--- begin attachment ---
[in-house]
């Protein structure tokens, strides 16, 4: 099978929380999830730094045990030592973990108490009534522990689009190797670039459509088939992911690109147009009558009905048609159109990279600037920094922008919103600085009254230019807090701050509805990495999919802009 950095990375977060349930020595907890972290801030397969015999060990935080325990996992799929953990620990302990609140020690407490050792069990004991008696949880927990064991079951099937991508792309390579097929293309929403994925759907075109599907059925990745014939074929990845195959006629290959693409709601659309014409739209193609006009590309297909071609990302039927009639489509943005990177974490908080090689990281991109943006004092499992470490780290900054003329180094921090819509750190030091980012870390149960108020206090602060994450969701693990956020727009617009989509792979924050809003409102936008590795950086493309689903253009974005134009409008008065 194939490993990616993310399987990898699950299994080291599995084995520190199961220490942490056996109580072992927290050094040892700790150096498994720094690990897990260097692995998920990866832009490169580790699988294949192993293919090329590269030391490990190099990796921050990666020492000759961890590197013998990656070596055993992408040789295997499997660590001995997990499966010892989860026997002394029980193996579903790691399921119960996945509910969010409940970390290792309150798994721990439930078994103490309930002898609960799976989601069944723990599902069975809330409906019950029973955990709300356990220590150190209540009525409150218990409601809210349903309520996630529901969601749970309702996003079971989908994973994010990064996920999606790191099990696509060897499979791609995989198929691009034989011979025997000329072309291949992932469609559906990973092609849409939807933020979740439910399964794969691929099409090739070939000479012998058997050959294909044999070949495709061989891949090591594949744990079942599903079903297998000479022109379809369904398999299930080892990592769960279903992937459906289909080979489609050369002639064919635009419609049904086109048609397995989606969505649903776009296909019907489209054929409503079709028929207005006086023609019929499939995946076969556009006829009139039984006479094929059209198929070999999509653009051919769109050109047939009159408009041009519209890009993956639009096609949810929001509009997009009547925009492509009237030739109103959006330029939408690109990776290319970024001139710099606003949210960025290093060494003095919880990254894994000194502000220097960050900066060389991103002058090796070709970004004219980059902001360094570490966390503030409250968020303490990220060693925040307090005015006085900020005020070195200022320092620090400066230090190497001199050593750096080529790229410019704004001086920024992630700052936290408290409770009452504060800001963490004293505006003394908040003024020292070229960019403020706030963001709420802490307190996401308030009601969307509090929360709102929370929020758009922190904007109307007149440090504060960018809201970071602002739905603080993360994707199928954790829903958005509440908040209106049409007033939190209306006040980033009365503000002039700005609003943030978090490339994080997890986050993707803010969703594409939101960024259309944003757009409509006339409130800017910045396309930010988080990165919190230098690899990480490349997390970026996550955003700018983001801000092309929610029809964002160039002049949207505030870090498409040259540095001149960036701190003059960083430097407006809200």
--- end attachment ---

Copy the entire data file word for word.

[in-house]
């Protein structure tokens, strides 16, 4: 099978929380999830730094045990030592973990108490009534522990689009190797670039459509088939992911690109147009009558009905048609159109990279600037920094922008919103600085009254230019807090701050509805990495999919802009 950095990375977060349930020595907890972290801030397969015999060990935080325990996992799929953990620990302990609140020690407490050792069990004991008696949880927990064991079951099937991508792309390579097929293309929403994925759907075109599907059925990745014939074929990845195959006629290959693409709601659309014409739209193609006009590309297909071609990302039927009639489509943005990177974490908080090689990281991109943006004092499992470490780290900054003329180094921090819509750190030091980012870390149960108020206090602060994450969701693990956020727009617009989509792979924050809003409102936008590795950086493309689903253009974005134009409008008065 194939490993990616993310399987990898699950299994080291599995084995520190199961220490942490056996109580072992927290050094040892700790150096498994720094690990897990260097692995998920990866832009490169580790699988294949192993293919090329590269030391490990190099990796921050990666020492000759961890590197013998990656070596055993992408040789295997499997660590001995997990499966010892989860026997002394029980193996579903790691399921119960996945509910969010409940970390290792309150798994721990439930078994103490309930002898609960799976989601069944723990599902069975809330409906019950029973955990709300356990220590150190209540009525409150218990409601809210349903309520996630529901969601749970309702996003079971989908994973994010990064996920999606790191099990696509060897499979791609995989198929691009034989011979025997000329072309291949992932469609559906990973092609849409939807933020979740439910399964794969691929099409090739070939000479012998058997050959294909044999070949495709061989891949090591594949744990079942599903079903297998000479022109379809369904398999299930080892990592769960279903992937459906289909080979489609050369002639064919635009419609049904086109048609397995989606969505649903776009296909019907489209054929409503079709028929207005006086023609019929499939995946076969556009006829009139039984006479094929059209198929070999999509653009051919769109050109047939009159408009041009519209890009993956639009096609949810929001509009997009009547925009492509009237030739109103959006330029939408690109990776290319970024001139710099606003949210960025290093060494003095919880990254894994000194502000220097960050900066060389991103002058090796070709970004004219980059902001360094570490966390503030409250968020303490990220060693925040307090005015006085900020005020070195200022320092620090400066230090190497001199050593750096080529790229410019704004001086920024992630700052936290408290409770009452504060800001963490004293505006003394908040003024020292070229960019403020706030963001709420802490307190996401308030009601969307509090929360709102929370929020758009922190904007109307007149440090504060960018809201970071602002739905603080993360994707199928954790829903958005509440908040209106049409007033939190209306006040980033009365503000002039700005609003943030978090490339994080997890986050993707803010969703594409939101960024259309944003757009409509006339409130800017910045396309930010988080990165919190230098690899990480490349997390970026996550955003700018983001801000092309929610029809964002160039002049949207505030870090498409040259540095001149960036701190003059960083430097407006809200």